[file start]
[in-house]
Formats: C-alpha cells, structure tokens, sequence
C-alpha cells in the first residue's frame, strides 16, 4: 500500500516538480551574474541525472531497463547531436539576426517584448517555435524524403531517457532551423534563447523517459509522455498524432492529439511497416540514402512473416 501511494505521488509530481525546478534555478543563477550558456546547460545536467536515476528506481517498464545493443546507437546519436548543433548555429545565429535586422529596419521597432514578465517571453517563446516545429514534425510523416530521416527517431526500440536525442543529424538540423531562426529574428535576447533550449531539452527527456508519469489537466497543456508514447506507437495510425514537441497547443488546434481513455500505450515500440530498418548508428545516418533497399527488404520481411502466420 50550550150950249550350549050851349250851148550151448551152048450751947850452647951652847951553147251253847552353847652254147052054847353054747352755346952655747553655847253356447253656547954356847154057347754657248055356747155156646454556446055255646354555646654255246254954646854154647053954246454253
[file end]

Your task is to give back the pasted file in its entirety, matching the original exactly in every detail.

[in-house]
Formats: C-alpha cells, structure tokens, sequence
C-alpha cells in the first residue's frame, strides 16, 4: 500500500516538480551574474541525472531497463547531436539576426517584448517555435524524403531517457532551423534563447523517459509522455498524432492529439511497416540514402512473416 501511494505521488509530481525546478534555478543563477550558456546547460545536467536515476528506481517498464545493443546507437546519436548543433548555429545565429535586422529596419521597432514578465517571453517563446516545429514534425510523416530521416527517431526500440536525442543529424538540423531562426529574428535576447533550449531539452527527456508519469489537466497543456508514447506507437495510425514537441497547443488546434481513455500505450515500440530498418548508428545516418533497399527488404520481411502466420 50550550150950249550350549050851349250851148550151448551152048450751947850452647951652847951553147251253847552353847652254147052054847353054747352755346952655747553655847253356447253656547954356847154057347754657248055356747155156646454556446055255646354555646654255246254954646854154647053954246454253